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As the "new kid" on the block, your Great Pyrenees will need to be introduced to everything about its new home. A proper introduction will help ensure that your Pyr will become the guardian you want and need rather than a "problem child" demanding too much of your time and effort re-training and re-orienting it to do the work of guarding your stock.  Throughout the entire introduction process close observation of your animals' behavior is critical as well as is immediate intervention if you notice undesired behavior.  It may be necessary to stop the process, let things get back to normal, and then start over again.

The Area

If your new Pyr is a puppy. A natural tendency is to bring the cute little thing into the house so it wonít be lonesome and afraid in its new surroundings. DONíT DO IT! Your puppy has lived in a barn around goats since birth. Your barn will not only provide a familiar environment for the pup but will start from the beginning teaching it that its home is where your stock is, not where its humans are.

If your new Pyr is an older dog, provide a secure place such as an escape proof pen for its first night. Take it for a walk on a lead around the perimeter of your pen(s) or pasture so it will understand the limits of its new area. You may need to do this several times before the dog shows an understanding that this is its new area to protect. Your sensitivity to the animal will help you decide when the dog is ready to be released into its new area.

The Animals

Although there are headings for the different situations you may have, only the new elements to be considered are addressed  in each category.

Other Dogs

There are several categories of "other dogs" that may be associated with introducing your new Great Pyrenees.

1. Other Great Pyrenees.  If your dog is a puppy, your adult Great Pyrenees should accept the dog almost immediately.  You may have to witness a short explanation of "I'm the boss and you're the puppy" but there should be no serious problem. 

If your new Pyr is a spayed or neutered older dog, you need to introduce it to your Great Pyrenees already on site.  Watch to ensure all goes well.  There may be a short alpha demonstration but there should be no problems.

If you have an intact dog on site and your new Pyr is also intact and the same gender as your on site dog , DO NOT PUT THEM TOGETHER IF THEY ARE OLDER THAN A FEW MONTHS.  You can try this after your new Pyr has had a little time to adapt but do it carefully and be ready to separate them if necessary.  Same gender intact Pyrenees will often fight to establish alpha status and while sometimes in younger dogs the fight is not too serious, other times, especially with fully adult dogs, it can be a fight to the death.  If you plan on same gender intact dogs working together, start with only one adult and let the puppy(ies) grow up with the adult.  There will still be fights as the pups go through adolescence and become adults but the chances of  lethal fights will be greatly decreased.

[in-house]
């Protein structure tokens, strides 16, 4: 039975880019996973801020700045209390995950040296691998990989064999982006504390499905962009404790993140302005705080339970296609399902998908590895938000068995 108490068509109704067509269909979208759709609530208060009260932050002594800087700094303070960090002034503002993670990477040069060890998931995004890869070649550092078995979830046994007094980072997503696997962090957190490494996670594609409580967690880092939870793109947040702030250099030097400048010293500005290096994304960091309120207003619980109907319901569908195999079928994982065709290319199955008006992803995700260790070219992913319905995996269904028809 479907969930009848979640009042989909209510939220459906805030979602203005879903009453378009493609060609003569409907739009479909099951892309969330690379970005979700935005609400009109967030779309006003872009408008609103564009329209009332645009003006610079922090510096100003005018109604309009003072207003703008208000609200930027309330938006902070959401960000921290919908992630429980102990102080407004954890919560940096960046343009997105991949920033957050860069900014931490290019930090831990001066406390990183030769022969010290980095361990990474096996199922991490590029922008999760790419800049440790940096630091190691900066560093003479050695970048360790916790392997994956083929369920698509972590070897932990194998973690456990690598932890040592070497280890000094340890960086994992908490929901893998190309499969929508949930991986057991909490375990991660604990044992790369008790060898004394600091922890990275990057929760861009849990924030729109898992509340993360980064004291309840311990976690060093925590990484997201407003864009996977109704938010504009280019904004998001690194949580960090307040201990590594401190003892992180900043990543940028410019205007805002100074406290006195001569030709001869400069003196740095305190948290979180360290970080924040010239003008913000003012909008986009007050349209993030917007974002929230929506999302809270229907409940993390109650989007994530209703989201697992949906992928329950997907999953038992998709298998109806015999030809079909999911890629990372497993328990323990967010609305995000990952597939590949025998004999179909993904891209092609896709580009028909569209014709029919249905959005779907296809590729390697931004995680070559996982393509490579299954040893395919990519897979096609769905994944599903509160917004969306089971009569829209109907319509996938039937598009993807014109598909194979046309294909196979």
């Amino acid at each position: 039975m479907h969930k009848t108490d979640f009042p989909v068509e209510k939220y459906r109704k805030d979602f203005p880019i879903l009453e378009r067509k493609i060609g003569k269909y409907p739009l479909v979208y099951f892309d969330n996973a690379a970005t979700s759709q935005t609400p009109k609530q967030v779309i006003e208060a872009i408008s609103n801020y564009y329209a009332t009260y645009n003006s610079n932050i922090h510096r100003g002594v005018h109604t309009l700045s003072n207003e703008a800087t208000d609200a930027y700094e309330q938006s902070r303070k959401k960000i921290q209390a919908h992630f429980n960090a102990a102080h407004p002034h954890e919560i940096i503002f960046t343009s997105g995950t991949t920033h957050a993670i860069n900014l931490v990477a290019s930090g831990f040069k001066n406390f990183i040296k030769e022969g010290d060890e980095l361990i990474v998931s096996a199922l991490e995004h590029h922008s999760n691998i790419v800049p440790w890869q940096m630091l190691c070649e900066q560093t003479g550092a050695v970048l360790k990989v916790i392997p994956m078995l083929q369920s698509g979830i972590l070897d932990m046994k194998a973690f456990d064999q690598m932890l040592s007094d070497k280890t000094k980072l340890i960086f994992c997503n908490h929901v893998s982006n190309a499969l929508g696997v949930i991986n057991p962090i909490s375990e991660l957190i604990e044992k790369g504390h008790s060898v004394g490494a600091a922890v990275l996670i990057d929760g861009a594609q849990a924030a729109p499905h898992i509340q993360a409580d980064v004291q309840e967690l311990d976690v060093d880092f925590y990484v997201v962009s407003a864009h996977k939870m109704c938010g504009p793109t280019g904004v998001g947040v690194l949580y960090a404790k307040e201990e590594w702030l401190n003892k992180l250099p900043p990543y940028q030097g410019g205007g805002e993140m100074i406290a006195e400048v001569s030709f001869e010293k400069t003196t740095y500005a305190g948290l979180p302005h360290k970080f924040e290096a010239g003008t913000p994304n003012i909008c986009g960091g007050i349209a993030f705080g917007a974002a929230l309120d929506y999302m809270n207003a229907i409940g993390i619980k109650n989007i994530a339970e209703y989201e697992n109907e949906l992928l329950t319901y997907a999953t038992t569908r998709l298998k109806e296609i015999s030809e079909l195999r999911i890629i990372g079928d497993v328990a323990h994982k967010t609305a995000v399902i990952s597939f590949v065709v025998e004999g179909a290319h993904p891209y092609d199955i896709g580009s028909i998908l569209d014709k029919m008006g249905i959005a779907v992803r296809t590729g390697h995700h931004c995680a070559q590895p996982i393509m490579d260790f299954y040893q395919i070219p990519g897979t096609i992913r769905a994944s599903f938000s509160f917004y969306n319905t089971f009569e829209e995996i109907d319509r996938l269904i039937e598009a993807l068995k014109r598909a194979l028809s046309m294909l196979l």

2.  Other non-Pyrenees Livestock Guardian Dogs.  Never put same gender dogs together regardless of their reproductive status unless you take the same precautions described for same gender intact Pyrs.

3. Pet dogs of any breed.  Do not let them into your stock yards, introduce them to your new Pyr, or encourage your new Pyr to accept them.  We strongly recommend total segregation of pets from LGDs.

Goats Familiar with Guardians

New puppy, Cara, learning about goats.

If you raise goats, and the goats have been around dogs before, youíll have very little to do in the way of introducing a Bountiful Farm Great Pyrenees to his or her charges. Simply put the dog on a lead and take it into the area where the goats are. Observe both the dog and the goats and when they are all comfortable, release the dog and observe some more to ensure everything goes well. The entire process may take as little time as five or ten minutes but do not take that estimate for granted, stay there, observe, and donít leave until you and the animals are at ease with the situation. If the dog is mature, or close to it, that should be all it takes.
An immature dog or puppy may become excited or exuberant about all these new friends and want to sniff them all immediately. If this happens, and youíre lucky, a mature goat will teach the pup some manners and decorum and that will be that. If that mature goat isnít available, you need to take its place. When you observe inappropriate behavior by a pup, immediately interrupt that behavior by shouting harshly and/or exhibiting some form of threatening behavior of your own. Make it short and to the point, stopping immediately when the pup changes its behavior. If you observe this behavior from a pup, you need to ensure that the pup knows it will not be tolerated. The closer you can copy its motherís behavior in correcting it, the more effective it will be.

Lilly, a rescue dog, meeting her first newborn kid after spending adaptation time at Bountiful.  Note the kid's dam standing peacefully by.

  In any discipline, immediacy is paramount. If you donít interrupt the behavior, thereís a good chance that the pup will not know why youíre being "mean" to it. If you believe that the undesirable behavior may continue, secure the pup in an escape proof pen in the immediate area of the goats, preferably in a holding pen close to the barn, and release the pup when you can observe it until youíre satisfied that it will behave appropriately.

Goats Unfamiliar with Guardians